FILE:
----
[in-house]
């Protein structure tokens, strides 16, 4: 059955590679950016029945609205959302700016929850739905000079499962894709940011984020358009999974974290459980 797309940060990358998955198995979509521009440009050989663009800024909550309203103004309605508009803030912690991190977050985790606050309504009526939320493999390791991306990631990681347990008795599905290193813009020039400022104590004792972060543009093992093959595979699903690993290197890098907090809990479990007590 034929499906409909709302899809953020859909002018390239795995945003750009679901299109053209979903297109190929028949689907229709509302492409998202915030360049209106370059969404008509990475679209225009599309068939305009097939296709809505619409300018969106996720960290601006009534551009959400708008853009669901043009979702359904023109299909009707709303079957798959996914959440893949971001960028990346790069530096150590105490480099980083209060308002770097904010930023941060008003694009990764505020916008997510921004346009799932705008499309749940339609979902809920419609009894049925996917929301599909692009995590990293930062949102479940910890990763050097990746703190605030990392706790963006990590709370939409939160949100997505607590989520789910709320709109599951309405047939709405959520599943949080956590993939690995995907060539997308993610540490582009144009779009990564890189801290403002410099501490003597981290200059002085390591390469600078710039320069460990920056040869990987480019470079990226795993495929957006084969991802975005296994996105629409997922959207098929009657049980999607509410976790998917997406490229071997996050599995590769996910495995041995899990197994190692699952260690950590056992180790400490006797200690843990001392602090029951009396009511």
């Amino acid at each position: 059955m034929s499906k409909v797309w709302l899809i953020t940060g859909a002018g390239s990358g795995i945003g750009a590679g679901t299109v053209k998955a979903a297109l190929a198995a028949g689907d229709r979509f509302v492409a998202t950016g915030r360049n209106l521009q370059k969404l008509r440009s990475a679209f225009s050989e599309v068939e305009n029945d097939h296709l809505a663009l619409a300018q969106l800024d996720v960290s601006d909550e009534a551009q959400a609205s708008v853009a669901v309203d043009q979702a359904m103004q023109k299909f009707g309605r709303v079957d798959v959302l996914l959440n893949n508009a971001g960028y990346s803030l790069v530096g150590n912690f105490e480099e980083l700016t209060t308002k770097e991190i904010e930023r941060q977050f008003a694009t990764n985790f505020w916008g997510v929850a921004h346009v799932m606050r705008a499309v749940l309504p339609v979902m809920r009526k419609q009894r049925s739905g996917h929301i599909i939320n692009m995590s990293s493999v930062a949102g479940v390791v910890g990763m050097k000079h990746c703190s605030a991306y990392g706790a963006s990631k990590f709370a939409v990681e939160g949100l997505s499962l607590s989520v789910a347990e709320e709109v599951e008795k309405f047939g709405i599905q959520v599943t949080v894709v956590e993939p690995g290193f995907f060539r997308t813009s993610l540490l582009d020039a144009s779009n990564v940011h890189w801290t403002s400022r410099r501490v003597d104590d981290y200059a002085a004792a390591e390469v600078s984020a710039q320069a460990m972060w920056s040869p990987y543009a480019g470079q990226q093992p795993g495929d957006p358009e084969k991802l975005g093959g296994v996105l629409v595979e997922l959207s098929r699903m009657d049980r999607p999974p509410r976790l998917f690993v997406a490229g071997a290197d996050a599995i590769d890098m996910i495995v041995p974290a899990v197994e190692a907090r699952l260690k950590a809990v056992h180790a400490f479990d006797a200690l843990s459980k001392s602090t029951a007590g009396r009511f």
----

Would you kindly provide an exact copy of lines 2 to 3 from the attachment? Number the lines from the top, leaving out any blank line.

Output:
């Protein structure tokens, strides 16, 4: 059955590679950016029945609205959302700016929850739905000079499962894709940011984020358009999974974290459980 797309940060990358998955198995979509521009440009050989663009800024909550309203103004309605508009803030912690991190977050985790606050309504009526939320493999390791991306990631990681347990008795599905290193813009020039400022104590004792972060543009093992093959595979699903690993290197890098907090809990479990007590 034929499906409909709302899809953020859909002018390239795995945003750009679901299109053209979903297109190929028949689907229709509302492409998202915030360049209106370059969404008509990475679209225009599309068939305009097939296709809505619409300018969106996720960290601006009534551009959400708008853009669901043009979702359904023109299909009707709303079957798959996914959440893949971001960028990346790069530096150590105490480099980083209060308002770097904010930023941060008003694009990764505020916008997510921004346009799932705008499309749940339609979902809920419609009894049925996917929301599909692009995590990293930062949102479940910890990763050097990746703190605030990392706790963006990590709370939409939160949100997505607590989520789910709320709109599951309405047939709405959520599943949080956590993939690995995907060539997308993610540490582009144009779009990564890189801290403002410099501490003597981290200059002085390591390469600078710039320069460990920056040869990987480019470079990226795993495929957006084969991802975005296994996105629409997922959207098929009657049980999607509410976790998917997406490229071997996050599995590769996910495995041995899990197994190692699952260690950590056992180790400490006797200690843990001392602090029951009396009511």
């Amino acid at each position: 059955m034929s499906k409909v797309w709302l899809i953020t940060g859909a002018g390239s990358g795995i945003g750009a590679g679901t299109v053209k998955a979903a297109l190929a198995a028949g689907d229709r979509f509302v492409a998202t950016g915030r360049n209106l521009q370059k969404l008509r440009s990475a679209f225009s050989e599309v068939e305009n029945d097939h296709l809505a663009l619409a300018q969106l800024d996720v960290s601006d909550e009534a551009q959400a609205s708008v853009a669901v309203d043009q979702a359904m103004q023109k299909f009707g309605r709303v079957d798959v959302l996914l959440n893949n508009a971001g960028y990346s803030l790069v530096g150590n912690f105490e480099e980083l700016t209060t308002k770097e991190i904010e930023r941060q977050f008003a694009t990764n985790f505020w916008g997510v929850a921004h346009v799932m606050r705008a499309v749940l309504p339609v979902m809920r009526k419609q009894r049925s739905g996917h929301i599909i939320n692009m995590s990293s493999v930062a949102g479940v390791v910890g990763m050097k000079h990746c703190s605030a991306y990392g706790a963006s990631k990590f709370a939409v990681e939160g949100l997505s499962l607590s989520v789910a347990e709320e709109v599951e008795k309405f047939g709405i599905q959520v599943t949080v894709v956590e993939p690995g290193f995907f060539r997308t813009s993610l540490l582009d020039a144009s779009n990564v940011h890189w801290t403002s400022r410099r501490v003597d104590d981290y200059a002085a004792a390591e390469v600078s984020a710039q320069a460990m972060w920056s040869p990987y543009a480019g470079q990226q093992p795993g495929d957006p358009e084969k991802l975005g093959g296994v996105l629409v595979e997922l959207s098929r699903m009657d049980r999607p999974p509410r976790l998917f690993v997406a490229g071997a290197d996050a599995i590769d890098m996910i495995v041995p974290a899990v197994e190692a907090r699952l260690k950590a809990v056992h180790a400490f479990d006797a200690l843990s459980k001392s602090t029951a007590g009396r009511f």